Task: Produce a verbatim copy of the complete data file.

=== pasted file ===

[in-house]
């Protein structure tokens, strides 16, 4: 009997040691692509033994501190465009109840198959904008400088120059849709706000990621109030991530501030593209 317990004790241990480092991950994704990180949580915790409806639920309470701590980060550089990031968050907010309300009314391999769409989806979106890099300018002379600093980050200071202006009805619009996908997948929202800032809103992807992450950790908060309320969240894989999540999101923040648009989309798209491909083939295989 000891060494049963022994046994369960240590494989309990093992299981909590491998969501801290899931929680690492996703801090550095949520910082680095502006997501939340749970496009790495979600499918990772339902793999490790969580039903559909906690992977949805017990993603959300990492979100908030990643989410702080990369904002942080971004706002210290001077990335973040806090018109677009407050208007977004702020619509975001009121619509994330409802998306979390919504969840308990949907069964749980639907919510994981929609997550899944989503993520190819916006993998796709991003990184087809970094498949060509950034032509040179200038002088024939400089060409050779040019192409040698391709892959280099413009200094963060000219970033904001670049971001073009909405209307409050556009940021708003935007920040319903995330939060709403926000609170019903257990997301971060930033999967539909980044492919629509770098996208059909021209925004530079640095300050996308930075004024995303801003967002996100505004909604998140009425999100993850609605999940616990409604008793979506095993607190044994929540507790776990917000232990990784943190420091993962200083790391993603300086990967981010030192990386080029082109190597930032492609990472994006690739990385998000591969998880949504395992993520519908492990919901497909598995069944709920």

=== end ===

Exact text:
[in-house]
């Protein structure tokens, strides 16, 4: 009997040691692509033994501190465009109840198959904008400088120059849709706000990621109030991530501030593209 317990004790241990480092991950994704990180949580915790409806639920309470701590980060550089990031968050907010309300009314391999769409989806979106890099300018002379600093980050200071202006009805619009996908997948929202800032809103992807992450950790908060309320969240894989999540999101923040648009989309798209491909083939295989 000891060494049963022994046994369960240590494989309990093992299981909590491998969501801290899931929680690492996703801090550095949520910082680095502006997501939340749970496009790495979600499918990772339902793999490790969580039903559909906690992977949805017990993603959300990492979100908030990643989410702080990369904002942080971004706002210290001077990335973040806090018109677009407050208007977004702020619509975001009121619509994330409802998306979390919504969840308990949907069964749980639907919510994981929609997550899944989503993520190819916006993998796709991003990184087809970094498949060509950034032509040179200038002088024939400089060409050779040019192409040698391709892959280099413009200094963060000219970033904001670049971001073009909405209307409050556009940021708003935007920040319903995330939060709403926000609170019903257990997301971060930033999967539909980044492919629509770098996208059909021209925004530079640095300050996308930075004024995303801003967002996100505004909604998140009425999100993850609605999940616990409604008793979506095993607190044994929540507790776990917000232990990784943190420091993962200083790391993603300086990967981010030192990386080029082109190597930032492609990472994006690739990385998000591969998880949504395992993520519908492990919901497909598995069944709920």